Having owned and played both types of neck joint, I can say with confidence that you'd have to violently smash the guitar against the floor before either neck will be knocked out of alignment, unless something is wrong with your guitar. I have a National with a single-screw joint, and the joint is every bit as solid as a Fender-type arrangement.
 

SUPROficial

Member
Messages
422
Having owned and played both types of neck joint, I can say with confidence that you'd have to violently smash the guitar against the floor before either neck will be knocked out of alignment, unless something is wrong with your guitar. I have a National with a single-screw joint, and the joint is every bit as solid as a Fender-type arrangement.
The first Valco guitar I ever purchased was a 50s wood bodied Dual-Tone. A previous owner had buggered up the pickup mounting rings so that there was no way to lower the pickups and the neck angle had to be adjusted quite high for string clearance. Until the pickup rings were replaced and the neck angle was reduced, the neck would creak audibly when handled and was pretty easy to move out of alignment. The early neck joint relies on the neck angle being fairly conservative for a solid fit. If it is adjusted too high, the rear of the neck pocket no longer holds the neck in position and allows the neck to pivot slightly on the one screw holding it to the body, and the range of play for a "correct" neck angle is somewhat narrow.
The later design allows for a greater range of possible neck angles.
 

simonm

Member
Messages
1,017
I missed the further action on this thread, and I'm not bringing it back to be awkward, I just want to understand better and explain my extravagant claims.

SUPROficial (I guess that's you zak/Ed?): when you say "I have several specimens of both varieties, so I think I am in a position to make an informed comparison between the two neck joint types."
I know the difference between these two, there's a third type - when I refer to the 'early' joint, I mean the one that came before the one on the right - this type:

http://farm5.static.flickr.com/4029/4274287132_9e1b298504.jpg



The first ('55?) small body Dual Tones have this joint, and the earliest larger-body-without-german-carve DTs have it, then they have this joint combined with the single screw from the back (+ tilt screw) - that's what the one in the auction has, as far as I can tell. I played one like this in a store last year, but obviously I couldn't take it apart to see how it works, so I am not sure. But that's what I mean when I say it's the most solid design.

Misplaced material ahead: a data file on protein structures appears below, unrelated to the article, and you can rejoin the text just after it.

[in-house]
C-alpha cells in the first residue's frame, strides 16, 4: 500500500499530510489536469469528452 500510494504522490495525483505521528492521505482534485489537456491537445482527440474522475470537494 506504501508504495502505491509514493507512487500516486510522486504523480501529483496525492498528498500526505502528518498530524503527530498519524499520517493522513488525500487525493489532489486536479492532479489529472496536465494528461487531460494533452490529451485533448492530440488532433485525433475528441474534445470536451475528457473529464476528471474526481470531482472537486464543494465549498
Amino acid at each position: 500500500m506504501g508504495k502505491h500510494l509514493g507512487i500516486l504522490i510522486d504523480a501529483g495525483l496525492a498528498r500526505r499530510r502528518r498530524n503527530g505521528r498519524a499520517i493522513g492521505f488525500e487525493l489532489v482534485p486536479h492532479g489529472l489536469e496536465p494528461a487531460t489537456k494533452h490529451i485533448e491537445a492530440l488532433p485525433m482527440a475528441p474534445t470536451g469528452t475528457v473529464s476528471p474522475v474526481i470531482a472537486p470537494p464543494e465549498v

Am I still totally wrong? I know it's a possibility (heh!)
Maybe DrumBob has got his guitar now and can comment? I'm still jealous anyway.

About neck stability - in my experience the earlier single screw fixing Valcos have a deeper neck pocket, so they are v stable. From around 1960 (?) the pocket becomes much shallower and so the single screw doesn't do such a good job of holding the neck in place.
 

jackthecat37

Silver Supporting Member
Messages
286
This is like the neck joint on the one I just bought off ebeigh. The angle needs adjusting. At the moment the bridge is too high to keep it from fretting out. I've been trying to find info on how to do it.
54 National:
 

simonm

Member
Messages
1,017
Nice gtrr - that model is the Cosmopolitan - I don't think I've seen one with two of the vinyl-covered pickups before though.

The bad news is that neck is not adustable - the only adjustment you have is at the bridge. Mine would have been much like yours but with the MOTS finish, but I got it without the pickguard, bridge or tailpiece. I've put a Valco pickup at the bridge and worked on the pickguard since this pic:



Head over to the Valco Forum for more info /second opinions:
http://www.kilback.net/cgi-bin/ikonboard.cgi
 




Trending Topics

Top